They also didn't like straight cost mark-up. On the low end, they did not make any money, they didn't get paid for wasteful spending, and for larger clients, fees become divorced from the cost of providing the service. He warns that if your fee structure gets way out of line with the service that is provided, it may encourage your clients to shop around. For example, client is spending a million a month and you are charging 15% or $150,000/mo.

Their solution was to charge a percentage of ad spend with a minimum monthly fee. Thy also have a maximum monthly fee. This keeps fees in line with service that is provided. Their pricing is as such: 12.5% of ad spend, minimum monthly fee - $3,000/mo.; maximum monthly fee - $12,500/mo.

Benefits of their model is clients are profitable for them, they are able to attract Marquis clients, clients who are "capped" are kept super happy (there is no incentive to waste money), and finally there is stability as no single client determines their bottom line.

Finally, Paul is up to finish the presentation. Paul starts off asking how many people watched the Indy 500 but shows a slide of NASCAR. WTH? Moving on, I believe he is trying to convey that pricing requires a team effort.

He talks about the pay for performance model. Bonus targets, incremental fees and percentages are all aspects of this type of pricing model. The pros of performance pricing is that goals are aligned, and protects against bad performance. Cons - constant monitoring, accurate tracking data, goals may change, challenges measuring SEO and paid media, and finally over and under performance.

In getting started, define conversion metric, define value of conversions, then factor in all costs as service provider, and finally pressure test. In making a performance model work, you need at least 12 months of historical data to look at. From that, establish baselines. You also have to build in a "what if" analysis and adjust metrics accordingly. lace everything in contract form.

The main idea in performance pricing models is to create a relationship that is a win win for both parties.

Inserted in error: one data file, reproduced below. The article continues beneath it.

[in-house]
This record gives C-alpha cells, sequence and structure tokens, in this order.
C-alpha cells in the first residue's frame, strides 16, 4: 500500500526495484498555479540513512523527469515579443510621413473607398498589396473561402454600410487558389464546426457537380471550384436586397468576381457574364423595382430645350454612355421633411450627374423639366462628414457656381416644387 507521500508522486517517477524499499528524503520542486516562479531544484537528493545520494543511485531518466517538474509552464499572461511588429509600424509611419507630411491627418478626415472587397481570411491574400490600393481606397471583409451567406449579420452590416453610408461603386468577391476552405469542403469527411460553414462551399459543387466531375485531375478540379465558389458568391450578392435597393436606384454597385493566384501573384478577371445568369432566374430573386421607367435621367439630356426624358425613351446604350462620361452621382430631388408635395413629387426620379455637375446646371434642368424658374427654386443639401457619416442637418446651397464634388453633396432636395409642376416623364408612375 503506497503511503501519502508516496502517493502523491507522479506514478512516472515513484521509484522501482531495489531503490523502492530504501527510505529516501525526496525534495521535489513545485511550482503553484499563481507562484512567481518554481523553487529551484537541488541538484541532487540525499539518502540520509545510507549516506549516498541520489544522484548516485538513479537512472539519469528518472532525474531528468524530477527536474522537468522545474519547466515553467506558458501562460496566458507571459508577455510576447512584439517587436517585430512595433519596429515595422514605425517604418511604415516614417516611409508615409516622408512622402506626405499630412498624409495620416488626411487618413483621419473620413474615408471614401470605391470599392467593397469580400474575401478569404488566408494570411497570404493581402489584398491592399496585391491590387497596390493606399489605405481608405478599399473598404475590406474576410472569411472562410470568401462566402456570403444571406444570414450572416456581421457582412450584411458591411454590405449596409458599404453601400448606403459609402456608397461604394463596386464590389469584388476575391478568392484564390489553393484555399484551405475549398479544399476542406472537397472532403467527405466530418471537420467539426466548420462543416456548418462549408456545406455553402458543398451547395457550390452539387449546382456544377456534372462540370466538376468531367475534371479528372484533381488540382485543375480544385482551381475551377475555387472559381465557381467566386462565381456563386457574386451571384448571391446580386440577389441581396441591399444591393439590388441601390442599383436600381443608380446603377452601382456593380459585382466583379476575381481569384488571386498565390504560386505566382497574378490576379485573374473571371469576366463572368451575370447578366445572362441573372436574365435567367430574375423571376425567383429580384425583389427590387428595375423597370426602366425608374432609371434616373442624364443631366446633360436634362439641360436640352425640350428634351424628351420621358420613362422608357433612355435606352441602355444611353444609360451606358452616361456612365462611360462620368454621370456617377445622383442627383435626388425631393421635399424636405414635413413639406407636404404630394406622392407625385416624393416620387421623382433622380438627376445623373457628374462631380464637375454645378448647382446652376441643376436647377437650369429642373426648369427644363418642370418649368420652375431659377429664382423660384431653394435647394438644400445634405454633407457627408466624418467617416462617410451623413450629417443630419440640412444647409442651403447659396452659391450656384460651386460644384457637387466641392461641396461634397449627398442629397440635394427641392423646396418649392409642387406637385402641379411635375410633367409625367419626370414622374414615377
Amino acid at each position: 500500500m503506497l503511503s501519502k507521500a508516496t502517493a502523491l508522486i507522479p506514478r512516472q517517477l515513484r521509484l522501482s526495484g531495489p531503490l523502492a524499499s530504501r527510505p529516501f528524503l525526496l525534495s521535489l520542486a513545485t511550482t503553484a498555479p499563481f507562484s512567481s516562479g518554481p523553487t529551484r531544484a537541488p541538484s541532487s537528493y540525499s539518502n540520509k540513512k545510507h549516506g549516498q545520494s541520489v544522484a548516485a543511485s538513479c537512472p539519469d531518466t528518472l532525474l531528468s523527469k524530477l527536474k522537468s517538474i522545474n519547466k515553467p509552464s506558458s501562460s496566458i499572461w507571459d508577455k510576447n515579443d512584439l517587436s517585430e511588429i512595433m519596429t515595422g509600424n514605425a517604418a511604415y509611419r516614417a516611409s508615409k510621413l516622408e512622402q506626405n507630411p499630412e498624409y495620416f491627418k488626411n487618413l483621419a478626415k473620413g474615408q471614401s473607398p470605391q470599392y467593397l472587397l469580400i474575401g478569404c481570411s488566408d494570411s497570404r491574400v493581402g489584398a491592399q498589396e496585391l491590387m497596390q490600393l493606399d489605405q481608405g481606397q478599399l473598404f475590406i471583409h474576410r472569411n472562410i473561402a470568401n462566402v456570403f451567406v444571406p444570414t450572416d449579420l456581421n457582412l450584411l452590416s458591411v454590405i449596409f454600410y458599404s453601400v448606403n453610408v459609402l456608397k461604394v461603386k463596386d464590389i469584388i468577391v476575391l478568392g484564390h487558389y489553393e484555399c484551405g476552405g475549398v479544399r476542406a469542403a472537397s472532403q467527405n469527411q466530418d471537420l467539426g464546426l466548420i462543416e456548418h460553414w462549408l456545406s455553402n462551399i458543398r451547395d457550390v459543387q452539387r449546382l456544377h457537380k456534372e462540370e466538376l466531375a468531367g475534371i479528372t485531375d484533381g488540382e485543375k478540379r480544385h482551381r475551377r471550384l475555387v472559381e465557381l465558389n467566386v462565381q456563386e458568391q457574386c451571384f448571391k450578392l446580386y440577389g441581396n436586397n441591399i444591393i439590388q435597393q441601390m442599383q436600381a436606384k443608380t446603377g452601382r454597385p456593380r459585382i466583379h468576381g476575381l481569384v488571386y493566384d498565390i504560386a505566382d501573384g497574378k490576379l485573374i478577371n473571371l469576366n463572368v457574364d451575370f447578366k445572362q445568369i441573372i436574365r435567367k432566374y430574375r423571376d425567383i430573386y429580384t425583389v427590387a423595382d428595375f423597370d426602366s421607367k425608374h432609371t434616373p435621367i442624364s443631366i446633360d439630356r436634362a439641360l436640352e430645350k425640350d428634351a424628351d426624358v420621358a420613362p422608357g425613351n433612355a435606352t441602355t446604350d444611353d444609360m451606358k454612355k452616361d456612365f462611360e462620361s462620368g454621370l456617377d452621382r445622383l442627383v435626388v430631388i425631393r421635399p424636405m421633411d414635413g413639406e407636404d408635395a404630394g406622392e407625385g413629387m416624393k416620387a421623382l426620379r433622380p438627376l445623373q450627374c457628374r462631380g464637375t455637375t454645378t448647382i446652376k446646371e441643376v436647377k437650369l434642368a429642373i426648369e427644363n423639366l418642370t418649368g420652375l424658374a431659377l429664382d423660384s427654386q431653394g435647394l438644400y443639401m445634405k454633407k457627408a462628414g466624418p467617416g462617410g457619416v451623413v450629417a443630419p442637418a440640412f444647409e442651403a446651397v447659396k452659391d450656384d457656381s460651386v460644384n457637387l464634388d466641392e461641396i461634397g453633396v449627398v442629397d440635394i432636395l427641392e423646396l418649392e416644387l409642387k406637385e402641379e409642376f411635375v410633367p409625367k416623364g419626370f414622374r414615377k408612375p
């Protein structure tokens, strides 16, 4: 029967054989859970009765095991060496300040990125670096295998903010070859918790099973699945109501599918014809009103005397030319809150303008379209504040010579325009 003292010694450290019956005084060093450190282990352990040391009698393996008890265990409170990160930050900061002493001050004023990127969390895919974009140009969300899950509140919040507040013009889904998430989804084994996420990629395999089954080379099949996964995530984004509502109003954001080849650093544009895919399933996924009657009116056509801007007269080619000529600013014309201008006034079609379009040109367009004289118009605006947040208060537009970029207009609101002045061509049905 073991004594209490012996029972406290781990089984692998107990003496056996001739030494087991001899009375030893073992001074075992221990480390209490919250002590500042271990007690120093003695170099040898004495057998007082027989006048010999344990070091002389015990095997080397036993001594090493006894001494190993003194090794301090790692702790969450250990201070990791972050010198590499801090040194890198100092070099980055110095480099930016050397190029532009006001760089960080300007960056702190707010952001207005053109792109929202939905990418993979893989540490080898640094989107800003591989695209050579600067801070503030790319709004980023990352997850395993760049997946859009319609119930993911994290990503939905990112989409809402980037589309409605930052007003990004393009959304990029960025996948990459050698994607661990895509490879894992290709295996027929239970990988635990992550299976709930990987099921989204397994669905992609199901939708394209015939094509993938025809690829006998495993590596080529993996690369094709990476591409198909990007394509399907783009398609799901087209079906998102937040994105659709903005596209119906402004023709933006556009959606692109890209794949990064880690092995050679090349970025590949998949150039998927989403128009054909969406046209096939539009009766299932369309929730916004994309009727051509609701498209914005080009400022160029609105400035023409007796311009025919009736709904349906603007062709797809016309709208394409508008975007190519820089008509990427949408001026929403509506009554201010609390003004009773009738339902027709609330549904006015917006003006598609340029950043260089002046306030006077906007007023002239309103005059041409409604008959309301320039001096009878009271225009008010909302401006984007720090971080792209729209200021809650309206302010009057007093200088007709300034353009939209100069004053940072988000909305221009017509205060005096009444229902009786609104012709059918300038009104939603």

Here is a recap of "some" (not all) of the questions that were asked and answered.

  1. How do you customize pricing for performance based models (question for Paul)?

    Look at historical data especially sales cycles. Maybe define benchmarks which is meet, bonuses are paid.

  2. What do you do with clients who cannot meet minimum pricing requirements? Do you send them away?

    Ken answers that he investigates what client is doing overall for advertising and many times can uncover waste that will allow them to shift funds to search. He also has been flexible with allowing clients to make payments. If nothing works, they then have a select group of consultants they can hand projects off to. Paul may refer them to educational resources such as SEMPO. Otherwise, hand them off to companies that have lower pricing structures.

  3. Have you considered a tiered type model as opposed to a cap-style model (question for George).

    They have used tiered but warns that it is an accounting nightmare.

  4. Does Paul have any input as far as "adjusting" corporate pricing models when they do not align with client goals and/or budgets?

    Yes, they do have a discovery process that allows them to customize pricing structure.

  5. How do you adjust incremental pricing after 3 years?

    It is challenging because initially you are up against historical data whereas as campaign ages, you are up against yourself.
One thing I personally go out of this session after each presenter revealed their pricing structures is that my own company does not charge enough! Price increases coming. ;)

Session coverage by David Wallace - CEO and Founder SearchRank.